These submissions peak in June, at the height of tick season when the climate is most favourable and gives the team a real sense on any seasonal changes – improving our ability to detect any invasive species, update risk assessments on outbreaks, and prepare responses such as habitat management or targeted human or animal surveillance.

Ticks in a plastic tube,

Porton Down

Back at our Porton lab the team get up-close and personal with the ticks and mosquitoes they’ve collected, or ticks submitted through surveillance schemes, under the microscope.

Here the team will confirm the species, where they are at in terms of the different stages of their life-cycle and look for any species which are not native to the UK.

Combined datasets for ticks have been collected since 2005, and they provide the best assessment of where ticks are causing human and animal biting in the UK. This information has allowed us to map changes over nearly two decades.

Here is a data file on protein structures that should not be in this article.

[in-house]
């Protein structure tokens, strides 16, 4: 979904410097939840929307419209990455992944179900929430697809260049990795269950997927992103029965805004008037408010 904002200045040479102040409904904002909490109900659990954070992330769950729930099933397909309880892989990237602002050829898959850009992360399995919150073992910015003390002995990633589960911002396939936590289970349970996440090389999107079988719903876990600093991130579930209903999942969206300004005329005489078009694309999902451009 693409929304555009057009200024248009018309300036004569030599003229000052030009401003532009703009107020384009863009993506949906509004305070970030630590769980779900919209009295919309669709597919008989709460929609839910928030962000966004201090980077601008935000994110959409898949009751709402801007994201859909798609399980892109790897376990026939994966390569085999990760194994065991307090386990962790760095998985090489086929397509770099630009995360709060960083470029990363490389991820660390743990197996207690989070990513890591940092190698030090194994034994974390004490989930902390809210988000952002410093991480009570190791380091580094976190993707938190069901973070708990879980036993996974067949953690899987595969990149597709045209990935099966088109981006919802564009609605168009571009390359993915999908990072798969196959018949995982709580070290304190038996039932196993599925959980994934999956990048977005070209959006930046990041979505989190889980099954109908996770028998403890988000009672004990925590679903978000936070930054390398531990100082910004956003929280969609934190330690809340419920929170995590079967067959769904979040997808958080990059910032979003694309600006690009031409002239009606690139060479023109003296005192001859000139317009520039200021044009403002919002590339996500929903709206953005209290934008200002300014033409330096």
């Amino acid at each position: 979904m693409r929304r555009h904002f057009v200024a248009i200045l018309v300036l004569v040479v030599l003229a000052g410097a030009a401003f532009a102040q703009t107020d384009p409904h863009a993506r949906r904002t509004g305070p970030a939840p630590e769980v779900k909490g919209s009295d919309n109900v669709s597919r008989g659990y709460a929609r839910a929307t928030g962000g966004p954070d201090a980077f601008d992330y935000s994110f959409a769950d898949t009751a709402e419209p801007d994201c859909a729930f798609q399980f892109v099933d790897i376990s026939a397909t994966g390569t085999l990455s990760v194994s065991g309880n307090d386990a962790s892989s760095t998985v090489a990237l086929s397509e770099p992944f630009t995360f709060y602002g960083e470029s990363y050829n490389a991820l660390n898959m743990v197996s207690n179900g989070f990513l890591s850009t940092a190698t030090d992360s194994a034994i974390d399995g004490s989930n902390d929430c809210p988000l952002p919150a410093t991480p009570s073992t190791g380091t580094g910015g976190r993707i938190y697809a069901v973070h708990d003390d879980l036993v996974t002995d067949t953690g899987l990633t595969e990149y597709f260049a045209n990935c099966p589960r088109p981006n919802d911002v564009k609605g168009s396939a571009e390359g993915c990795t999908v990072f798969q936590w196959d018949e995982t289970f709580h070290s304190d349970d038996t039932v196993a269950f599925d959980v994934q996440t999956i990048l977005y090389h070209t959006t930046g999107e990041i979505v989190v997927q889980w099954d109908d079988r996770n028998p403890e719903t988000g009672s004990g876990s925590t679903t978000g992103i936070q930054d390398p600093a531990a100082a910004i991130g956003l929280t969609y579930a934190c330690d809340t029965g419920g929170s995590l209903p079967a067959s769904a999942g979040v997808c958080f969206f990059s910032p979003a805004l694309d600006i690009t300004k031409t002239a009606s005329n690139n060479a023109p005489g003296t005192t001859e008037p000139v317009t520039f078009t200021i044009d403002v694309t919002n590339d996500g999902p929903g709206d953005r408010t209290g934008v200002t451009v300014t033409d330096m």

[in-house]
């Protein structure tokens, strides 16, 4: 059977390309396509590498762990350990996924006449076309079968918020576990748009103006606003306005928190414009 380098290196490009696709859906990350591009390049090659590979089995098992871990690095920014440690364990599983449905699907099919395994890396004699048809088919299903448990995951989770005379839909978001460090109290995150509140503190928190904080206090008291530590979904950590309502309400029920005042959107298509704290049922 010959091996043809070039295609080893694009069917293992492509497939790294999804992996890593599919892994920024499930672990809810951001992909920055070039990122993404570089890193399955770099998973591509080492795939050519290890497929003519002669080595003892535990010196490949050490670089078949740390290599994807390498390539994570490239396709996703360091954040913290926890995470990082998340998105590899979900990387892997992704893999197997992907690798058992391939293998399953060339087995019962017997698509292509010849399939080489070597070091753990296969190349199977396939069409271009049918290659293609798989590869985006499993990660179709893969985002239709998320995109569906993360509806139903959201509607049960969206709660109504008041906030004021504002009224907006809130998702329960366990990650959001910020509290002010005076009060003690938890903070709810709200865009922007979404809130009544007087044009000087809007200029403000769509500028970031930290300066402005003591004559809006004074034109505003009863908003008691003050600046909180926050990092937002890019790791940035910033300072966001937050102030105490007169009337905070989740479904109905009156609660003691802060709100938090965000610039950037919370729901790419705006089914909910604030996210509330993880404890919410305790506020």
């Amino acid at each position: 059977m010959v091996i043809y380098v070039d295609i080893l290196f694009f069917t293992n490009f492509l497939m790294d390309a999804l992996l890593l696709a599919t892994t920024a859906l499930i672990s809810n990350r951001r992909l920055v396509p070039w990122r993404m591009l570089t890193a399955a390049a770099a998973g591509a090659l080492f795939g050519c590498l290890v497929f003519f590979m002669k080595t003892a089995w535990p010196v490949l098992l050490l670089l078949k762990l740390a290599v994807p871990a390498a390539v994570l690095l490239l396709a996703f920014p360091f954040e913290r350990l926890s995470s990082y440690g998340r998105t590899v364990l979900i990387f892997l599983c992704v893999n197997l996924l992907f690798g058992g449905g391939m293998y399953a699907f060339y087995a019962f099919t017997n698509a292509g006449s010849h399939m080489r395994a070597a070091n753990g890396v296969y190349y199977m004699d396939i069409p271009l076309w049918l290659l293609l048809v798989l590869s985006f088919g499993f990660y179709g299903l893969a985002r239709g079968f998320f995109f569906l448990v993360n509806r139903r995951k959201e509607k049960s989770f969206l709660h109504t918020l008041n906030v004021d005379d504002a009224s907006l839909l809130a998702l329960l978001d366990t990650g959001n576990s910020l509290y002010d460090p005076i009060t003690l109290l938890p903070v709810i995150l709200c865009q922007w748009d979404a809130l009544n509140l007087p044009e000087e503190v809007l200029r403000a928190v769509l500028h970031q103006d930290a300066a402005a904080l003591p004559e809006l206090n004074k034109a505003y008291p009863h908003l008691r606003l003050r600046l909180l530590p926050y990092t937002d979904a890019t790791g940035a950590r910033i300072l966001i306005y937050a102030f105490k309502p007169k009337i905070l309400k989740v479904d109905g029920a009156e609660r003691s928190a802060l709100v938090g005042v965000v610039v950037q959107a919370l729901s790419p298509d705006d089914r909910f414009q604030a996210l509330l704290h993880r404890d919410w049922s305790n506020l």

Through studying the lifecycle and development of ticks and mosquitoes in relation to our weather and climate, the MEZE team can work with modellers to create projections of scenarios for potential seasonal changes to tick and mosquito populations. These studies will help to understand when shifts in breeding and feeding patterns might occur, potential increases of incidence of diseases such as Lyme disease and estimate changes in geographical distribution.

A scientist in a laboratory looking at tick samples under a microscope.

The impact of climate change

The HECC report demonstrates substantial and growing evidence of the effects of climate change on health in the UK.

The impact that climate change could have on vector-borne diseases and our society, if we do not take decisive action, could have major impacts on physical and mental health.

Considering and monitoring the impact of climate and other environmental change in relation to vector-borne diseases through our surveillance systems is vital to our countries ability to safeguard future generations from the increasing threat from diseases such as tick-borne encephalitis, or chikungunya from invasive mosquitoes.